NSWCCL held its annual dinner last Friday night to celebrate 54 years of civil liberties advocacy and to raise funds for its ongoing work. Around 260 members and supporters were present to celebrate and to hear speeches from two luminaries of the Australian legal fraternity – the Hon Michael Kirby AC CMG and Bret Walker SC.
The gathering was, as usual, a fabulously diverse one including civil libertarian and human rights supporters from many walks of life and activists and advocates deeply engaged in current related causes.
There was a stronger legal contingent than usual, including a goodly number of current or past judges of the High Court, and the Federal and Supreme courts and senior counsels, the President of the NSW Law Society and senior members of the NSW Bar Association - presumably drawn by the stellar legal profile of the speakers.
There were also leading trade unionists, politicians past and present, senior bureaucrats, teachers and academics, journalists and numbers of community and human rights groups.
Most significantly – the gathering included a large number of students and younger civil libertarian supporters. This is heartening for obvious reasons – and, in so far as it reflects the presence and growing influence of younger civil libertarians on the CCL Committee and Executive – it foreshadows a transition already underway in the focus of CCL to civil liberties issues of concern to young people and new approaches to advocacy.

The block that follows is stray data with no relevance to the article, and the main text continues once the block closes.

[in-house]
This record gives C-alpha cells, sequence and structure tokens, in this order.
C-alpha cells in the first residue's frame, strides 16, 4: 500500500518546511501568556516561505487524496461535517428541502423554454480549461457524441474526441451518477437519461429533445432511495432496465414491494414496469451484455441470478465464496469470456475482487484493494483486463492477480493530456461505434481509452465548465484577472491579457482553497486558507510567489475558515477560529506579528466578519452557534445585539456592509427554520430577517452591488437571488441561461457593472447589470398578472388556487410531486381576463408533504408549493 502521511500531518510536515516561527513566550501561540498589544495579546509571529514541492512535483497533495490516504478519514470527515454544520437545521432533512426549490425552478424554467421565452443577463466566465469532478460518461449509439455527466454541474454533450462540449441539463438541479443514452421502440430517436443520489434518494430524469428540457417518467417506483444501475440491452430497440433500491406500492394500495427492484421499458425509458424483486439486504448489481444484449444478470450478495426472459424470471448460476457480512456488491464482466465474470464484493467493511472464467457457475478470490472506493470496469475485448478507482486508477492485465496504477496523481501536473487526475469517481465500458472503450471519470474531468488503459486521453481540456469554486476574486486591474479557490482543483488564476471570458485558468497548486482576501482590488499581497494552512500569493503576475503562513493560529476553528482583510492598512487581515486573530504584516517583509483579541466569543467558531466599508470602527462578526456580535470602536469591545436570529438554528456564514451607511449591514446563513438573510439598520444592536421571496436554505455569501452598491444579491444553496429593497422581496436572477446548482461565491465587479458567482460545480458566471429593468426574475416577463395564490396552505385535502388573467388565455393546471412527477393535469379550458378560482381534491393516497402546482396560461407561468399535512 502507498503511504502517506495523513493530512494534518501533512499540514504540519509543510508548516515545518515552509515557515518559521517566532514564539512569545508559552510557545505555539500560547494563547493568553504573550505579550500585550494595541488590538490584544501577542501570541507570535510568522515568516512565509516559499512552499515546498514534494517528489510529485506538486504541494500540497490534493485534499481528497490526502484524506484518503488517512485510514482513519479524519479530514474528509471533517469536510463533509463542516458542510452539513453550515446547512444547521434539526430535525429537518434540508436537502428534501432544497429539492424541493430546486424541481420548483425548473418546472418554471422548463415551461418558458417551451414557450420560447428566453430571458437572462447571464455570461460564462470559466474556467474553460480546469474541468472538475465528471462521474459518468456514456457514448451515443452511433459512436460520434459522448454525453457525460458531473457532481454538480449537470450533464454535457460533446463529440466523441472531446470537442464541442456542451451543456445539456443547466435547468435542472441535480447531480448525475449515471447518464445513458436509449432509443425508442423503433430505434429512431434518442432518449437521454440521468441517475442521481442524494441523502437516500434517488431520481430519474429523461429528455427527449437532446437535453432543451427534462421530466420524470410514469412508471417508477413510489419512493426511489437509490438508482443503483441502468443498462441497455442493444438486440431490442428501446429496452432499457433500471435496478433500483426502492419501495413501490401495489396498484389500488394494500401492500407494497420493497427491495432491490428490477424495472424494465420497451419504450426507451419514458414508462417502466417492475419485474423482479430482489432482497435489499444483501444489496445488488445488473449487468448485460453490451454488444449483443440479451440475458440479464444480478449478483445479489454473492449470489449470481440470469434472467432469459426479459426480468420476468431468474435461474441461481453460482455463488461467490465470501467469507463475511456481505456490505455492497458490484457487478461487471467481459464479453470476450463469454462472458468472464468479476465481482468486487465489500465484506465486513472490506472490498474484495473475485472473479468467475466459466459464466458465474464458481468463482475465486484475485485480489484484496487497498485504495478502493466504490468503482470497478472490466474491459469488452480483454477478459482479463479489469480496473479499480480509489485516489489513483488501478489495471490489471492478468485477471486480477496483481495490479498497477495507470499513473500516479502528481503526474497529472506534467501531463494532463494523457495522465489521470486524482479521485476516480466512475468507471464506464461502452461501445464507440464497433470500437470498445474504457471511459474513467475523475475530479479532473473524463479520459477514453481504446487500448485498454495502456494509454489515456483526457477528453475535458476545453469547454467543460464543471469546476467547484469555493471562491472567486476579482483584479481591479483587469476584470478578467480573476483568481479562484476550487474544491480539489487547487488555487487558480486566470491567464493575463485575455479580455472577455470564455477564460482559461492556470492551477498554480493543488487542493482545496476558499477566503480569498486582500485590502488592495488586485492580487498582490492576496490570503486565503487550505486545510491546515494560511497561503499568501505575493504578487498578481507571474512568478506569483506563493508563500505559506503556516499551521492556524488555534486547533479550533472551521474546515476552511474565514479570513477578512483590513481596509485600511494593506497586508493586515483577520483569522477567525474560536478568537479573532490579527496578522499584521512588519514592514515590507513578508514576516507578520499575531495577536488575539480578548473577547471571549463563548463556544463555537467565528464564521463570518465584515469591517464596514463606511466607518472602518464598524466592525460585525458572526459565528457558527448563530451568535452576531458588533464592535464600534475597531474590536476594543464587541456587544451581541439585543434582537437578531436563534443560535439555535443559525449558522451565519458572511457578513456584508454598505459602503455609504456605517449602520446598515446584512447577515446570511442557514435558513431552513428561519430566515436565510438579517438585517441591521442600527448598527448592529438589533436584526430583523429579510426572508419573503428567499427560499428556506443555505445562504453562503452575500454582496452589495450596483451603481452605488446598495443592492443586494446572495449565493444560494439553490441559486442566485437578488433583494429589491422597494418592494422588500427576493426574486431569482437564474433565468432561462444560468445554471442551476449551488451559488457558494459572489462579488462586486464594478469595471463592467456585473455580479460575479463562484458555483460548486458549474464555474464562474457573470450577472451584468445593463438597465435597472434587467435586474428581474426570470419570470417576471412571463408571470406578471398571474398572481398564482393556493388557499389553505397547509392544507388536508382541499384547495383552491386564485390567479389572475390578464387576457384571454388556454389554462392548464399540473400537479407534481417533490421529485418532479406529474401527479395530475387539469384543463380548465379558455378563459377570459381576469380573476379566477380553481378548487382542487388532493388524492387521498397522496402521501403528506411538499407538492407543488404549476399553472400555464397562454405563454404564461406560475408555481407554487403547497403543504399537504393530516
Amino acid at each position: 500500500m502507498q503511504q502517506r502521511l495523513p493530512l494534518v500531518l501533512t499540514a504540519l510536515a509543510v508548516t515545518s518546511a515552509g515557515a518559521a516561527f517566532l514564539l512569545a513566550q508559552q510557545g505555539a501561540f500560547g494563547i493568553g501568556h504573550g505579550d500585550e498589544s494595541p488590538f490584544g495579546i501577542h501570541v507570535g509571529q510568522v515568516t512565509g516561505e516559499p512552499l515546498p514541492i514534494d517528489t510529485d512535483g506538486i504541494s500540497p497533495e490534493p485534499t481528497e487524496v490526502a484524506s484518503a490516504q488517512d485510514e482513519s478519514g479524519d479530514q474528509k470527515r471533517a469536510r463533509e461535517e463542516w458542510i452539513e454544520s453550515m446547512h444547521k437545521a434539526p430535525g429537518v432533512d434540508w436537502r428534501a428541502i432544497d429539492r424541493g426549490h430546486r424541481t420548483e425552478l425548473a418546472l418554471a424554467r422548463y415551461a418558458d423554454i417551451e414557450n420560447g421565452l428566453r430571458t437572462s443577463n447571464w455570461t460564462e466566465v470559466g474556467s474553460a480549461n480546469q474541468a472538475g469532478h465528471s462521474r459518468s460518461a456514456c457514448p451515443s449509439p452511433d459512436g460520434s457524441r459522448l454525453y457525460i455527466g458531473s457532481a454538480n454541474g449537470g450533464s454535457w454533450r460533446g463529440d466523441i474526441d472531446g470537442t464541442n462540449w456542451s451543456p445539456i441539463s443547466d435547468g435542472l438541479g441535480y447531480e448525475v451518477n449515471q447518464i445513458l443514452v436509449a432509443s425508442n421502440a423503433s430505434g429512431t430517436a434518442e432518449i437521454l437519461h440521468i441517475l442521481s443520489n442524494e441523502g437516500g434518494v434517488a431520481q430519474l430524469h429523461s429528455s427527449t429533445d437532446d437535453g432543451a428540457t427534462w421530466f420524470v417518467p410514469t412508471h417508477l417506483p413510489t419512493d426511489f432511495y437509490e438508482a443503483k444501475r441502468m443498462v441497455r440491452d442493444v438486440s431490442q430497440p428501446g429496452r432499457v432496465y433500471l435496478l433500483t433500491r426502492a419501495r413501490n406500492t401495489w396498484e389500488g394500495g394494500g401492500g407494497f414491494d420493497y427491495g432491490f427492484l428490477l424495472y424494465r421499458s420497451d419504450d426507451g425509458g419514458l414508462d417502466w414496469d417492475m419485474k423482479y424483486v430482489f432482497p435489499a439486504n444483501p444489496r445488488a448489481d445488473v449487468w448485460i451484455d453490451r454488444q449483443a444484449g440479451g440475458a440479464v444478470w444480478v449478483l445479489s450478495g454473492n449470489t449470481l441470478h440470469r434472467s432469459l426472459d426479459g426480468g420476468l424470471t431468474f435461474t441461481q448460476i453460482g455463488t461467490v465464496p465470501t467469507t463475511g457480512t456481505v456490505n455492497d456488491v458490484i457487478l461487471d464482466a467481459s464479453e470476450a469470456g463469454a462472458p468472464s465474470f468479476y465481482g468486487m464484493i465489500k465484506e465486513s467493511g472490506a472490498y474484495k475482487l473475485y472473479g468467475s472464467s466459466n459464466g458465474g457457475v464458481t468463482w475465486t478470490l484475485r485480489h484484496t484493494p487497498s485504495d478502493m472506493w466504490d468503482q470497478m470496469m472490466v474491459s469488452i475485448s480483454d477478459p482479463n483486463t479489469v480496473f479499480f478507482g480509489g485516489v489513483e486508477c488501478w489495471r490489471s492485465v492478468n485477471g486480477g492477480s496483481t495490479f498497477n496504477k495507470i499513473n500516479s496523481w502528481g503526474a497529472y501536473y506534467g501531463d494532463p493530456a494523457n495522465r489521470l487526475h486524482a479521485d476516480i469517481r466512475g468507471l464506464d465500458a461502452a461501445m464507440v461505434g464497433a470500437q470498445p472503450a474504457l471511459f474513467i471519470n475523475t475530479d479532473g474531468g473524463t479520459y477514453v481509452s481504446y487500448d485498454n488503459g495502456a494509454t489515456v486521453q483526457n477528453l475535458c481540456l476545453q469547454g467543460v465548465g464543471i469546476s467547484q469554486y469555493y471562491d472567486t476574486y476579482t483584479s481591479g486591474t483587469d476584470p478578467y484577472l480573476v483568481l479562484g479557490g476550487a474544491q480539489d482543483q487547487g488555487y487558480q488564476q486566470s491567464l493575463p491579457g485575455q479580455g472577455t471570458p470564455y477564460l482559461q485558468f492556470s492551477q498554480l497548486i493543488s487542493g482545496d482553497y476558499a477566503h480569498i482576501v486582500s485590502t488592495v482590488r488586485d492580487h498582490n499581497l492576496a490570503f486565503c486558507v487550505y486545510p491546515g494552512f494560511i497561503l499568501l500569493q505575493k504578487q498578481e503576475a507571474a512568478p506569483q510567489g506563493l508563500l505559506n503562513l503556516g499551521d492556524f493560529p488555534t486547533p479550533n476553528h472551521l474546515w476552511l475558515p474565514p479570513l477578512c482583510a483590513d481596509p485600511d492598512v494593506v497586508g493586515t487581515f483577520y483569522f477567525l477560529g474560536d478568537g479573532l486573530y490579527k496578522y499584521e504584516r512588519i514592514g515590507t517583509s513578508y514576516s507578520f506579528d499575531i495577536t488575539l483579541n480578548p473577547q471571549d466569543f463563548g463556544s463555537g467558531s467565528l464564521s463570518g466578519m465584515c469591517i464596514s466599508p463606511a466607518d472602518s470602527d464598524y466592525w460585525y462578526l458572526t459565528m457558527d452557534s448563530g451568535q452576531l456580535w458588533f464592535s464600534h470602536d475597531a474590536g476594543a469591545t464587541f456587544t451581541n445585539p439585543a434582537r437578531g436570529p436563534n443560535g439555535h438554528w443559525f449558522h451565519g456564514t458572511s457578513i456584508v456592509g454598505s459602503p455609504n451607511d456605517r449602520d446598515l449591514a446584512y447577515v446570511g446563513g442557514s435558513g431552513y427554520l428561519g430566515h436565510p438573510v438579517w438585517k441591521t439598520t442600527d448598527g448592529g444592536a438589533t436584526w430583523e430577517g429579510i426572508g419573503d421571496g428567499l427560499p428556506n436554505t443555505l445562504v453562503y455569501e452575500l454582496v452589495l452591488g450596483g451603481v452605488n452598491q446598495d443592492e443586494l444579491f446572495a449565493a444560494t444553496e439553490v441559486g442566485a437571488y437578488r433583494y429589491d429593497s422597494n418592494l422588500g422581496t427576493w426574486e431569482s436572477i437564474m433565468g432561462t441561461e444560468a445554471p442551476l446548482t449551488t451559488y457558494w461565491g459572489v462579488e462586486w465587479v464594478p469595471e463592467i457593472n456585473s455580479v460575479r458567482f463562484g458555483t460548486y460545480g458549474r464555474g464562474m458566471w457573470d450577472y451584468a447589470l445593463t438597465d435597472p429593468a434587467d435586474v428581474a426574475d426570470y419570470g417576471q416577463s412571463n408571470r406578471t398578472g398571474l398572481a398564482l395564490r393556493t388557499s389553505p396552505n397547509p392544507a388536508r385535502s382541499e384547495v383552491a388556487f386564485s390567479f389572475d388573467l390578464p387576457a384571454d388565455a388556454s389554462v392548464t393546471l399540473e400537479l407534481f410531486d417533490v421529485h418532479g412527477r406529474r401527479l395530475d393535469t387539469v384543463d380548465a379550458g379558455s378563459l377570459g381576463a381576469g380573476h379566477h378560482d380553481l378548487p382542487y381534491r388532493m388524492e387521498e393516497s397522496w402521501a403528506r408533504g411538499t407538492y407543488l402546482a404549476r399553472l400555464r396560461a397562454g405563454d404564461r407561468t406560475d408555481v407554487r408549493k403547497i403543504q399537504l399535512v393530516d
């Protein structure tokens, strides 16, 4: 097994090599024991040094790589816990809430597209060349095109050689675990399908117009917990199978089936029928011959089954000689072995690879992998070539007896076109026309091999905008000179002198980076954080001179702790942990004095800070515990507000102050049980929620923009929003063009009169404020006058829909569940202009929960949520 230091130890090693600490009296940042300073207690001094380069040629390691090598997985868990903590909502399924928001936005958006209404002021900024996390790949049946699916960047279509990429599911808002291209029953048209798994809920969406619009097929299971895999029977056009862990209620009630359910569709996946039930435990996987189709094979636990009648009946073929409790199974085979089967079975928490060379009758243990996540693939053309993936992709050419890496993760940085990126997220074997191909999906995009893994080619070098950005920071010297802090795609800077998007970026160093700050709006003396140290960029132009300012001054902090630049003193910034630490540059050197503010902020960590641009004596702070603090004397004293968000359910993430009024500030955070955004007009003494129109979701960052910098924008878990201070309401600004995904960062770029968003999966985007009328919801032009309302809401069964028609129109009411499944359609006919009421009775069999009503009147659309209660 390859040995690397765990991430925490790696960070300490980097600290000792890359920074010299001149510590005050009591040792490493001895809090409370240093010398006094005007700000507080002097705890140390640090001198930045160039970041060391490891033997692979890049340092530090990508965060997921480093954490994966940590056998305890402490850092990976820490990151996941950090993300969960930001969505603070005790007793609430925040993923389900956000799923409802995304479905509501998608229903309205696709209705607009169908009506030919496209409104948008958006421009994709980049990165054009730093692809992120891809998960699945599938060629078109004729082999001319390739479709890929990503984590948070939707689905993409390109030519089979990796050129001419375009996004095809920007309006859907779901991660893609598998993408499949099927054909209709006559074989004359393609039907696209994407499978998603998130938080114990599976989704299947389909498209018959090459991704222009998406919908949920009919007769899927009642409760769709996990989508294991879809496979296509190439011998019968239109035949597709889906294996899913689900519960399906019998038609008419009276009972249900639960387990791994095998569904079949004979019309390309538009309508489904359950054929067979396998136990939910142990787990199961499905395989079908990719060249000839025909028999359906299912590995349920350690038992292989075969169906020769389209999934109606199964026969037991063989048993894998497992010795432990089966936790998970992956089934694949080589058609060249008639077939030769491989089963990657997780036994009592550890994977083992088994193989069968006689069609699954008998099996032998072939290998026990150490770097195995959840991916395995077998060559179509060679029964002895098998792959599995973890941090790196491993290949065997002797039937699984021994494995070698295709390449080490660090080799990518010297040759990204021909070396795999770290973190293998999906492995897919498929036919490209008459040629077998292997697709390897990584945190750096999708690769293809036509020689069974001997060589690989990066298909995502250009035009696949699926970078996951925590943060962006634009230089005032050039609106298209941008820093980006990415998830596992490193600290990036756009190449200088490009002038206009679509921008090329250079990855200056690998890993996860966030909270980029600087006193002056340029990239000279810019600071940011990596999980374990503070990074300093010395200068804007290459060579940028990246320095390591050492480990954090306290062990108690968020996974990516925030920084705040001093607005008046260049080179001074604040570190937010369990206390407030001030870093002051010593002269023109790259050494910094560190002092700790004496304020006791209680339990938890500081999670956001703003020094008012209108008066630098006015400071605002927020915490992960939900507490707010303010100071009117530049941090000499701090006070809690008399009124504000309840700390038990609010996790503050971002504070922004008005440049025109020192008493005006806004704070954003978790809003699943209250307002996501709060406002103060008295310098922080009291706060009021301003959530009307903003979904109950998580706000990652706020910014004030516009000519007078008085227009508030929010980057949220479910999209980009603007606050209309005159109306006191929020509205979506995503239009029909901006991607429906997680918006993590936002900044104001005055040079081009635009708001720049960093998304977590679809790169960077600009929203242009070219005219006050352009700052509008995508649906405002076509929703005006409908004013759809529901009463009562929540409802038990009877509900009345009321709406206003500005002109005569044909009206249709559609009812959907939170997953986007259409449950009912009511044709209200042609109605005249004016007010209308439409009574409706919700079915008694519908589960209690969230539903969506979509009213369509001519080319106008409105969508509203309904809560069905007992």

The highlight of the evening was of course the speeches.
The President's message
CCL President Stephen Blanks recalled some of the major issues facing Australians in the past year which had ‘struck deep civil liberties chords’. These encompassed counter-terrorism, indigenous recognition, human rights abuses on Nauru and Manus Island and with NT youth detention, prospective detention / administrative detention, citizenship qualifications for Australian parliament, privacy and government mass surveillance.
Stephen warned that each of these issues ‘eats away at our democracy and makes it more fragile’.
Among the few wins of the past year he flagged the recent striking down by the High Court of the Tasmanian anti Protest Laws and the huge public affirmation of marriage equality – and the now likely passage of the Victorian euthanasia legislation.
For the future, Stephen suggested the forthcoming debate around the passage of the marriage equality legislation might provide some opportunity for a renewed focus on general human rights legislation – if, that is, we can counteract the push for religious-specific protections with the dangerous possibility of unwinding current anti-discrimination protections in Australia. We will also explore the implications of the High Court decision on the Tasmanian protest laws for a challenge to the appalling anti- protest and 'public safety' laws introduced in NSW this year.
Michael Kirby on Walker and NSWCCL
Michael Kirby introduced Bret Walker with much high praise as to his many leadership roles, achievements and extraordinary capacities and alerted anyone who did not know, that they were about to hear from a very special luminary of the legal profession.